The “Thin Blue Line” symbol, adopted by many police officers to counter what they feel is unjustified criticism of law enforcement, is sharpening the already-polarized debate about American policing.
The latest flare-up occurred in New York City this month, when U.S. flags containing the symbol appeared in police station houses in South Brooklyn and Harlem, provoking immediate calls from local residents to remove them, Gothamist reported.
“People in Harlem are very familiar with this particular police demonstration,”Alexandra Moffett-Bateau, a local resident and political science professor at John Jay College, told the Gothamist before the flags were removed.
“The NYPD (New York Police Department) can’t keep flying white supremacist symbols in black neighborhoods.”
The appearance of Thin Blue Line flags at police stations around the country has fueled a bitter debate over racism and free speech between law-and-order enthusiasts and community activists, and politicians have not been shy about getting involved in the arguments.
Earlier this month in Maryland, Montgomery County Executive Marc Elrich said a thin blue line flag presented to a police station in Germantown, Md., would not be displayed because it was “divisive.” That immediately provoked a scathing response from Gov. Larry Hogan, who tweeted the decision was “outrageous and unconscionable.”
In jurisdictions from Washington, D.C. to Oregon, flying the Thin Blue Line flag on government property has triggered calls for municipal or state authorities to take the symbol down.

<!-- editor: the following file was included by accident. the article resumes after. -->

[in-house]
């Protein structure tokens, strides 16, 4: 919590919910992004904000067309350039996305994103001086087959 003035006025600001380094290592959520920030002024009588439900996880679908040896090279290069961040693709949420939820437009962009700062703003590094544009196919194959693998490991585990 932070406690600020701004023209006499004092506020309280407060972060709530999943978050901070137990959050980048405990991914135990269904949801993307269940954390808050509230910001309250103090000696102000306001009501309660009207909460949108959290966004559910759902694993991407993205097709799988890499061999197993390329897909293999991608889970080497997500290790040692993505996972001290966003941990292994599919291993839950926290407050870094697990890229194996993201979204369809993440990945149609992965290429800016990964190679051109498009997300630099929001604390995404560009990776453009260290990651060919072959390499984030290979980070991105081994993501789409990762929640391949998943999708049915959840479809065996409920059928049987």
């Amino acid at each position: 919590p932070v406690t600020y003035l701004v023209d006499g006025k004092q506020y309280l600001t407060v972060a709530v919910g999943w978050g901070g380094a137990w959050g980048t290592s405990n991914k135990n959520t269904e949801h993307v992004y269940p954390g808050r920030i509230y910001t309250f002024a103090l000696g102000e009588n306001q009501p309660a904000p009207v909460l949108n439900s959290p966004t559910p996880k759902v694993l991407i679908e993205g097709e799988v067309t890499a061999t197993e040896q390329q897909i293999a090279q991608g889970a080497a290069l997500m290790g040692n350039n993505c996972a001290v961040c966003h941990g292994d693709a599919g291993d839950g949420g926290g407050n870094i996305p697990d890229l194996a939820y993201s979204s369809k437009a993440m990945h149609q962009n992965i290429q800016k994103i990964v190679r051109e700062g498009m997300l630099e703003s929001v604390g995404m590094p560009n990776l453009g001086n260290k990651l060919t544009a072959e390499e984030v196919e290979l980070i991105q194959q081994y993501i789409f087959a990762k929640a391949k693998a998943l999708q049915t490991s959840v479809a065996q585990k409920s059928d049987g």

Law enforcement authorities have mostly stayed silent in reaction to the critics, but defenders insist the symbol is only a way to express solidarity with police besieged by charges that their aggressive tactics too often lead to lethal violence.
Attorney General William Barr stepped into the larger policing debate this week in a speech to police and prosecutors, warning that “lack of respect” for police officers could imperil communities’ access to law enforcement protection.
Barr did not spell out exactly what he meant, or whether it could affect federal funding for police services in some communities, but his comments immediately drew outrage from critics who said it threatened civil liberties and free speech.
Like other defensive reactions, such as the phrase “Blue Lives Matter,” the thin blue line symbol has emerged as a rallying point for many Americans angered by criticism of police, and who feel that they are being unfairly held responsible for the deeper shortcomings of the justice system.
And for some it’s proved a commercial bonanza.
One company—Thin Blue Line USA— markets thin blue line-branded items on its website,from T-shirts to bracelets and ties, promising to direct some of the profits to organizations helping families of “fallen police officers.”
The iconic symbol first gained popularity in response to the growing national support for the Black Lives Matter movement, which arose following the shooting of an unarmed civilian in Ferguson, Mo., in 2014.
But it has also been adopted by neo-Nazis and white supremacists. It appeared, for example, during the controversial 2017 demonstration by White Supremacists and their supporters in Charlottesville, Va.
The association was condemned by Thin Blue Line USA.
“We reject, in the strongest possible terms, any association of our flag with racism, hatred, and bigotry,” the company said in a statement.
“To use it in such a way tarnishes what our nation [believes] in. The thin blue line flag stands for the sacrifice law enforcement officers of this nation make each day. We ask our nation to hold faith with those that defend the thin blue line.”